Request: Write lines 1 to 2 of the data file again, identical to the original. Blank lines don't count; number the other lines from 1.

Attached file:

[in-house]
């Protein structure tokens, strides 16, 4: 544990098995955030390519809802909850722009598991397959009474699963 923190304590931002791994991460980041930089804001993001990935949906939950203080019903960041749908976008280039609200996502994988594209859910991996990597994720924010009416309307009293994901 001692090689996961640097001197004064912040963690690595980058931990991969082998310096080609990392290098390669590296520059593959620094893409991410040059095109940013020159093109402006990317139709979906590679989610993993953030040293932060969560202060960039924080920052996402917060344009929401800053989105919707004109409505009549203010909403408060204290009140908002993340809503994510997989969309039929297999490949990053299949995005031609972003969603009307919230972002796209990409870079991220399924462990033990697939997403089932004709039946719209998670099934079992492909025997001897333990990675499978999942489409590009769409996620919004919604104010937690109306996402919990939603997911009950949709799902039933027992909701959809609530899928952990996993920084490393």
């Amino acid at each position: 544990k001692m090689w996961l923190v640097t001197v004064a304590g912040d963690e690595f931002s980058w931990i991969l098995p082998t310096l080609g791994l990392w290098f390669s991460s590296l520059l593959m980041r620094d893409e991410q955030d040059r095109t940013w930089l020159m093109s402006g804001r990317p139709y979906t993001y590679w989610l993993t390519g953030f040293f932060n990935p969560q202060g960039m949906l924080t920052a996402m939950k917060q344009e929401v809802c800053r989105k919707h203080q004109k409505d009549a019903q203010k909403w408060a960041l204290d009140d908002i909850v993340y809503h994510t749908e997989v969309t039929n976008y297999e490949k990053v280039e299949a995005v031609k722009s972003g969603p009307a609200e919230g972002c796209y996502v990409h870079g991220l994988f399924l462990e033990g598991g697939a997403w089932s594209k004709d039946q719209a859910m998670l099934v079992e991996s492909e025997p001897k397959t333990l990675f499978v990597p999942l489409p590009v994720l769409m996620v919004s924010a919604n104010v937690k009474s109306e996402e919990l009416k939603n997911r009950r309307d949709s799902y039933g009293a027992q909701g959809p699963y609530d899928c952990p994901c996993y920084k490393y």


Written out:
[in-house]
């Protein structure tokens, strides 16, 4: 544990098995955030390519809802909850722009598991397959009474699963 923190304590931002791994991460980041930089804001993001990935949906939950203080019903960041749908976008280039609200996502994988594209859910991996990597994720924010009416309307009293994901 001692090689996961640097001197004064912040963690690595980058931990991969082998310096080609990392290098390669590296520059593959620094893409991410040059095109940013020159093109402006990317139709979906590679989610993993953030040293932060969560202060960039924080920052996402917060344009929401800053989105919707004109409505009549203010909403408060204290009140908002993340809503994510997989969309039929297999490949990053299949995005031609972003969603009307919230972002796209990409870079991220399924462990033990697939997403089932004709039946719209998670099934079992492909025997001897333990990675499978999942489409590009769409996620919004919604104010937690109306996402919990939603997911009950949709799902039933027992909701959809609530899928952990996993920084490393």